Final Word by Marsha Mah of Delaware: Chuck Wicks at the Bottle and Cork, Alan Jackson and Toby Keith at the Delaware State Fair, Joe Nichols, The Beatles, The Rolling Stones, Lady GaGa, John Fogerty, Neil Young, The Eagles and the Doobie Brothers
A woman. An iPod. An epiphany.
illustration by Owen Sherwood
Put this date on your calendar.” My friend Cindy’s email conveyed a sense of excitement and urgency, even without emoticons. “Chuck Wicks is playing at the Bottle & Cork. Do you have cowboy boots?”
Raised on a potato farm near Smyrna, Wicks is Delaware’s own country music cutie. A few of his songs have made it onto the Billboard charts, including his biggest hit so far, “Stealing Cinderella,” but he has yet to find that one great song that pushes him over the top.
A recent convert to country music, I didn’t have to look far to find country music superstars who are at the top of their game and have been for years. I jumped at the opportunity to see two of my favorites, Alan Jackson and Toby Keith, at the Delaware State Fair in Harrington.
My friend Cindy tried to talk me into making the switch to country music a few years ago. Her favorite song at the time was “Tequila Makes Her Clothes Fall Off,” by Joe Nichols. That titillating title wasn’t enough to entice me to the other side. I grew up in rural Georgia and listened to The Beatles and The Rolling Stones. Country music was not cool.
My epiphany came when I bought an iPod and started looking for music to download, something besides oldies and Lady GaGa. I discovered that today’s country music is different from the hillbilly songs of my youth. It incorporates folk, rock, blues and even a little rap. Songs are often evocative of great artists of the ’60s and ’70s like John Fogerty, Neil Young, The Eagles, even the Doobie Brothers, perhaps the reason that today’s country music resonates so much with baby boomers. I suspect that many of the new fans are women of a certain age (my friends) who have never been to the country except when they pass through on their way to Rehoboth Beach.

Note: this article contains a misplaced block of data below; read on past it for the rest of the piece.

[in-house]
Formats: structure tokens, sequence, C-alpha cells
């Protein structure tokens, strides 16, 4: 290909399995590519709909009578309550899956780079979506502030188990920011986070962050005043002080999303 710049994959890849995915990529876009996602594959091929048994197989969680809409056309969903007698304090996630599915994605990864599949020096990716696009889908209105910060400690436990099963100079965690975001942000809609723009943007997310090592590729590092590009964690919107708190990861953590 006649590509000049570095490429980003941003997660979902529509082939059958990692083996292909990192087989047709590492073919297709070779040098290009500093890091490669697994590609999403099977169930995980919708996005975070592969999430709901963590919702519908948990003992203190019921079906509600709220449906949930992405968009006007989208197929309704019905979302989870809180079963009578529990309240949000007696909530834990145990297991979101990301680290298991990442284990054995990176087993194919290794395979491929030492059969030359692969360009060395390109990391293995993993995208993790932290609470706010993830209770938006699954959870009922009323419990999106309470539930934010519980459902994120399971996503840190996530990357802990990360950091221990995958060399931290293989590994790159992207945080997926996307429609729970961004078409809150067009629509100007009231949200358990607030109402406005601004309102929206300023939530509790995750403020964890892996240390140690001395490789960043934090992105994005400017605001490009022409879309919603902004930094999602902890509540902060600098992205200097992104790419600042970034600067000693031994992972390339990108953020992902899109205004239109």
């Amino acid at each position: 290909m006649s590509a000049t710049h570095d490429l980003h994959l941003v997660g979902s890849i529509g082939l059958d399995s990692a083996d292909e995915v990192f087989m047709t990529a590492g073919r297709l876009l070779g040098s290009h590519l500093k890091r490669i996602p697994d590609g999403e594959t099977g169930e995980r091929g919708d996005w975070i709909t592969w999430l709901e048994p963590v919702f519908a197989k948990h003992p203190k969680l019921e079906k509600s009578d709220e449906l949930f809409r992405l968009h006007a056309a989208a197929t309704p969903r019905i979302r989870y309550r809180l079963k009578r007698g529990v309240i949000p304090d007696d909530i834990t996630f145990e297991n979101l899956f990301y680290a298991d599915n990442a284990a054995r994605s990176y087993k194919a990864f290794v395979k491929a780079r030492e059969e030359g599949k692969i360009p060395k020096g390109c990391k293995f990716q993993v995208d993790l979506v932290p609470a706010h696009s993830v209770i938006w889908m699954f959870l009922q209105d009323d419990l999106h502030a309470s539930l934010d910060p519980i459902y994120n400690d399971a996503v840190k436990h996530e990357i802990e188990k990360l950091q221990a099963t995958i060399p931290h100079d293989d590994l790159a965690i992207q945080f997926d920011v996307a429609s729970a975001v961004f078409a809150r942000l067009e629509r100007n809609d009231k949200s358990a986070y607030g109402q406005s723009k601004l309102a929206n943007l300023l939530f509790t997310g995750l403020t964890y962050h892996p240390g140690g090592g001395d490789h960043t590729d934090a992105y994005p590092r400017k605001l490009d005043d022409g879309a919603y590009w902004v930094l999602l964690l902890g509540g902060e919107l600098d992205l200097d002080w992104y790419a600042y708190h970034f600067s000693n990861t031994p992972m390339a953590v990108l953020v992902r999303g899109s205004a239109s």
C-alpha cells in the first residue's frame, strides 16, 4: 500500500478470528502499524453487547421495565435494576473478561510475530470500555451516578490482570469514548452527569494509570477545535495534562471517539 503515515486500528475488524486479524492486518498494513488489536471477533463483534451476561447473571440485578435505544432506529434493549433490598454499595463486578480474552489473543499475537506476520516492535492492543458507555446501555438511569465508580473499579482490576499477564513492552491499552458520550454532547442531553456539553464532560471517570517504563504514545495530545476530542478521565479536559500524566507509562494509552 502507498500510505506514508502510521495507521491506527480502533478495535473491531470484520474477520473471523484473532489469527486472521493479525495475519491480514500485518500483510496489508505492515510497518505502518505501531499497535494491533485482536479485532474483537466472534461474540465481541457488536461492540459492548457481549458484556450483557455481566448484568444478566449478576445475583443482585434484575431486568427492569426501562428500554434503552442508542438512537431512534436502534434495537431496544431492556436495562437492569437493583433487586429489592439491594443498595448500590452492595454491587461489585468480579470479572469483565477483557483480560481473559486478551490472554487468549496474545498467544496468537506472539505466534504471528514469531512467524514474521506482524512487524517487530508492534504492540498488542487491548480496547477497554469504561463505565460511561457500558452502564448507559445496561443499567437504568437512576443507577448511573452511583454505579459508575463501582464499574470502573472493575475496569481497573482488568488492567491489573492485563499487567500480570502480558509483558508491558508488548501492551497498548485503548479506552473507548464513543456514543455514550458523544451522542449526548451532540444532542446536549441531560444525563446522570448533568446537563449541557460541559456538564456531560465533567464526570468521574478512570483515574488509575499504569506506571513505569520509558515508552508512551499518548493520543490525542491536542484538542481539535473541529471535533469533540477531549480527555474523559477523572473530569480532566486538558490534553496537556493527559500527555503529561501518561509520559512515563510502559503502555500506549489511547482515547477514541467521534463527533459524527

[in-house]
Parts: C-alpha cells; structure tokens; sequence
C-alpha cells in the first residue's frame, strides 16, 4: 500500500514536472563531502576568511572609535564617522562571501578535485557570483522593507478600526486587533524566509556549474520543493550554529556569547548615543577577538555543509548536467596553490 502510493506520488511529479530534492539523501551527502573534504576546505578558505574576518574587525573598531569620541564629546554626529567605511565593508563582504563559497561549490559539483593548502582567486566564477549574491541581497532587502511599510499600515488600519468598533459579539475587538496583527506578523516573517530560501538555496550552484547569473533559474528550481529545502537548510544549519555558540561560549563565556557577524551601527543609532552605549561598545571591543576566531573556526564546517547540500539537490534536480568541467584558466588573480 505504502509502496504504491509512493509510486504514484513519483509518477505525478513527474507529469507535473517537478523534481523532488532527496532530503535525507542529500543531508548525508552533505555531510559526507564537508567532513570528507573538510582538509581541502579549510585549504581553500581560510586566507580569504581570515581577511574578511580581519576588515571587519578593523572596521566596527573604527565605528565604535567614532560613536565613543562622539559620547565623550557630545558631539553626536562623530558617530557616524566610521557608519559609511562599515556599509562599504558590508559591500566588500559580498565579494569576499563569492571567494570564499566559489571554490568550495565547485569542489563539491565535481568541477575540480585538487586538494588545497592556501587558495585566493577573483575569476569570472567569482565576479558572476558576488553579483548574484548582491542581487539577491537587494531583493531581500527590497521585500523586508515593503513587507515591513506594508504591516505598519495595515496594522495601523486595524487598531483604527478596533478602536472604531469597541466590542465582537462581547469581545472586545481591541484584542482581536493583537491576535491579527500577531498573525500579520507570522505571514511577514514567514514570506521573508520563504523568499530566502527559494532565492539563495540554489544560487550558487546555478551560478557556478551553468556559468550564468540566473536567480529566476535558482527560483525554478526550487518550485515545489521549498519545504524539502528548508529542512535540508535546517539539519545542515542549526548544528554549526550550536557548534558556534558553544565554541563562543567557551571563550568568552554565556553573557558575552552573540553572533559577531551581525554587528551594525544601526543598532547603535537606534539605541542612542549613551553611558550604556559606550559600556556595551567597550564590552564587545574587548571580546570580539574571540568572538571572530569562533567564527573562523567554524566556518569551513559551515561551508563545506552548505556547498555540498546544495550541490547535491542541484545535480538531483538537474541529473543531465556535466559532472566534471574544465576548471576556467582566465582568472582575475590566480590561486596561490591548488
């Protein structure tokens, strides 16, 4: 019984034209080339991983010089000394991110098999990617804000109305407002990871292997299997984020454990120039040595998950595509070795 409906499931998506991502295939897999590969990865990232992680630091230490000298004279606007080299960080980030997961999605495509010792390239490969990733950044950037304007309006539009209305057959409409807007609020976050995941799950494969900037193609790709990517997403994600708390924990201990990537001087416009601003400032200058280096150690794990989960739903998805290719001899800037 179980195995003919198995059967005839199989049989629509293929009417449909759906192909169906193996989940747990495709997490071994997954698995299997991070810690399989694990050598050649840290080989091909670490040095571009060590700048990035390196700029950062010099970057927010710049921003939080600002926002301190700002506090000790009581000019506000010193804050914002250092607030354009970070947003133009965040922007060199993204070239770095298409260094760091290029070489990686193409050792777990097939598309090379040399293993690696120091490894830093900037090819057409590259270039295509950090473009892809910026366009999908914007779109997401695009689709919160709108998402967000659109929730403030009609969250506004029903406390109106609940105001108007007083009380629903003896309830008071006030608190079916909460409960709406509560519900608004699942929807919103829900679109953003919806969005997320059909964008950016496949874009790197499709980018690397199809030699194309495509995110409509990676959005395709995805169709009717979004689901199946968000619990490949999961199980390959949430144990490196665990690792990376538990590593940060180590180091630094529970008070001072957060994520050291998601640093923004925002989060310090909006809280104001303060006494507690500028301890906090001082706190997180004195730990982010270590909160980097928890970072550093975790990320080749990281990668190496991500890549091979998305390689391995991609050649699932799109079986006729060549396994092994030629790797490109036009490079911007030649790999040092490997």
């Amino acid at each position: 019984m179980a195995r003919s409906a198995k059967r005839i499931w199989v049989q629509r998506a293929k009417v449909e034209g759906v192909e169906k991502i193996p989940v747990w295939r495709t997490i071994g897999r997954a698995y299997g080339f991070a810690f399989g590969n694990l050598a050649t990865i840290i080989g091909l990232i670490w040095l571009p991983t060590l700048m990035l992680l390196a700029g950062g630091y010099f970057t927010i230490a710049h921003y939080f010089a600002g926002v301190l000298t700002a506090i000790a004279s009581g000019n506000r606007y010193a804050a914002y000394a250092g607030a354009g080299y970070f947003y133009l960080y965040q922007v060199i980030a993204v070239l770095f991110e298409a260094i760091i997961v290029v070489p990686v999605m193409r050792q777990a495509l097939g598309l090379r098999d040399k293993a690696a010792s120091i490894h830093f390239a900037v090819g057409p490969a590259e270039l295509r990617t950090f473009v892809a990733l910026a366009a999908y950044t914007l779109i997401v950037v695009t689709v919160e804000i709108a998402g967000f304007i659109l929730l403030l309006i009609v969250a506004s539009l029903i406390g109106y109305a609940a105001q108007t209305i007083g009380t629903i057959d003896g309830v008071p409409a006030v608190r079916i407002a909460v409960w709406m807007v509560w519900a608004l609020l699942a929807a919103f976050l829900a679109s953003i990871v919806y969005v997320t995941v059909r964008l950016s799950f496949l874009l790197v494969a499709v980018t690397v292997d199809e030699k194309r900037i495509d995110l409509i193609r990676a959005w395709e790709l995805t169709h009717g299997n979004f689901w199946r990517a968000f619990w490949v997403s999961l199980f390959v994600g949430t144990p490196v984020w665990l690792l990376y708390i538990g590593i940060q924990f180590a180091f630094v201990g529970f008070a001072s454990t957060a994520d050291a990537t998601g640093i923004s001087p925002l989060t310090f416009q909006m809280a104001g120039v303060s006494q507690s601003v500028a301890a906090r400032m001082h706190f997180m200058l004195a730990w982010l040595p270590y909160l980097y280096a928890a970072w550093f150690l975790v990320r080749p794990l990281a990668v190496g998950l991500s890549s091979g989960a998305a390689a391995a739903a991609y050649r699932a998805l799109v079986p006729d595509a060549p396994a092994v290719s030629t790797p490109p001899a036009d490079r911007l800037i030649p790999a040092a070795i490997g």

Crossover country hits that land on the pop charts demonstrate country music’s newfound appeal. The 2011 Grammy Record of the Year was a country song by Lady Antebellum, “Need You Now.” The top two finalists on “American Idol” this past season are both country singers. And how else can you explain the success of country-pop princess Taylor Swift?
Most of today’s young country performers wouldn’t be caught dead in a cowboy hat. They assemble in pairs and trios with cryptic names like Sugarland and Rascal Flatts. The women look like super models, and the men (well, most of them) are southern-fried eye candy.
But country music diehards need not fear. Country music hasn’t gone completely upscale. In a country song, a few cases of beer are still all you need to light up a bonfire party at the end of a dirt road. Girls prefer little white tank tops and cut-off jeans over designer finery.
A country boy still likes to go out to bars and mess around, but when his woman finds out—a much more assertive woman than the sweet little country girl of the past—he’s in big trouble. She slashes the tires on his SUV and carves her name into his leather seats. He cries just long enough to write a sad song, which will probably become a huge hit, but then rebounds quickly, finds a new woman, runs around on her, and it starts all over again.
Out in the country, some things never change.